The Spanish region of Catalonia

Author: Ken Jones

Catalonia shares it's northern border with the countries of Andorra and France in the mountainous Pyrenees. The Mediterranean Sea forms it eastern border with the coast running south west down as far as the region of Valencia. The eastern border is shared with the region of Aragon. Throughout history Catalonia has struggled for greater autonomy in it's relationship with Spain. In attempts to gain full independent it has on more than occasion revolted. Few Catalonians today aspire to have any real expectations of independence but the struggle for greater autonomy within Spain continues.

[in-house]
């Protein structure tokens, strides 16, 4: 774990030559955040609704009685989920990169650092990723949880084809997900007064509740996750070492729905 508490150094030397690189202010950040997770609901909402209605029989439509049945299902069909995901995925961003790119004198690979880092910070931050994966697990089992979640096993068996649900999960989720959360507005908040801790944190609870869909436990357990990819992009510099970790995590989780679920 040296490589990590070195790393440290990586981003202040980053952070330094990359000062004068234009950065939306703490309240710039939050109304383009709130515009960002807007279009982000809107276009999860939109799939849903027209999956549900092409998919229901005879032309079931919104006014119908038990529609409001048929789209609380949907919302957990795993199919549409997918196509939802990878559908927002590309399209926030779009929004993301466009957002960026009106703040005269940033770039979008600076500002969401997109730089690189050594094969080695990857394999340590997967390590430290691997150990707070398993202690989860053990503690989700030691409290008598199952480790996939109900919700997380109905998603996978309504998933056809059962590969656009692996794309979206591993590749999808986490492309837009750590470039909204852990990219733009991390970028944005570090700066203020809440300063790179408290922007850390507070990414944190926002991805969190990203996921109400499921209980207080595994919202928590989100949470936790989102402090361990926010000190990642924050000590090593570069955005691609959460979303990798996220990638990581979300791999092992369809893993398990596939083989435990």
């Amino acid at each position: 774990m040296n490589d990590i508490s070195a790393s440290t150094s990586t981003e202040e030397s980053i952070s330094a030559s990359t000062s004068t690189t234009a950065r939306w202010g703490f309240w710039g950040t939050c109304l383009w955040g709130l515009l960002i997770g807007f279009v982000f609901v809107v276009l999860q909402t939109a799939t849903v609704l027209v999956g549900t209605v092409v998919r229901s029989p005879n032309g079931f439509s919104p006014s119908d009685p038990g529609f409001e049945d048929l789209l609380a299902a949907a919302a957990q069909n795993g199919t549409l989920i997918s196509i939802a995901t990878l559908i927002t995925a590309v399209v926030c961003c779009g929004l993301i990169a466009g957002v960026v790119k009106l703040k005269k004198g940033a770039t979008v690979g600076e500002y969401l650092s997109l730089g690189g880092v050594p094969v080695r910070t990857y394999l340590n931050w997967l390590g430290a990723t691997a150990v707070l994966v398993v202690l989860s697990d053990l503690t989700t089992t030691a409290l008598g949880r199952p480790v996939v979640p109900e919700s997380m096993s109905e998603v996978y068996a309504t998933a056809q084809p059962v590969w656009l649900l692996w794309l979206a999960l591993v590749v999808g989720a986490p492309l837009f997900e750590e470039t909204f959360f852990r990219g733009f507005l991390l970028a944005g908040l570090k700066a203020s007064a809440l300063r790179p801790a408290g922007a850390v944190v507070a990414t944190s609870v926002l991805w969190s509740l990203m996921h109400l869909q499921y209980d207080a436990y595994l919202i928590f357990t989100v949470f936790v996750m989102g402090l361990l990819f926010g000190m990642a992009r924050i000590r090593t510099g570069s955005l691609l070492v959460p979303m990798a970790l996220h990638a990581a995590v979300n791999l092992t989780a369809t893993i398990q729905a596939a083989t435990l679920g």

History - Greeks and Romans established trade along this part of the Mediterranean coast. In the middle ages Catalan art and literature flourished and the now established coastal trade saw merchants become very powerful rivalling those of Venice and Genoa. In 1461 Catalonia rose up in protest at it's alliance with Aragon but the rebellion was crushed. The subsequent union of Aragon with Castile side lined Catalonia. Trade routes were moved, commercial income fell, famines and plagues all contributed to it's decline. But the Catalonian desire for independence continued. It rose against Philip IV during the thirty year war of 1618-48 and followed that by taking the side of Archduke Charles in the War of the Spanish Succession against Philip V. It was a centre for socialist influence at the turn of the 19th Century. 1931 saw the Catalans establish a separate government which went on to win autonomy from the Spanish Cortes in 1932. Two years later a revolution for complete independence failed, but in another 2 years autonomy was restored. In the Spanish civil war of 1936-39, Catalonia once again picked the wrong side and following Franco's victory over the republicans the region suffered badly and the cherished Catalan language was banned in public life. In 1978 it was restored and is now an official language of the region along with Castilian or Spanish. It elected its first parliament as an autonomous region in 1980. By the mid-1990s Catalan nationalists had become a force in both the region's and the nation's politics.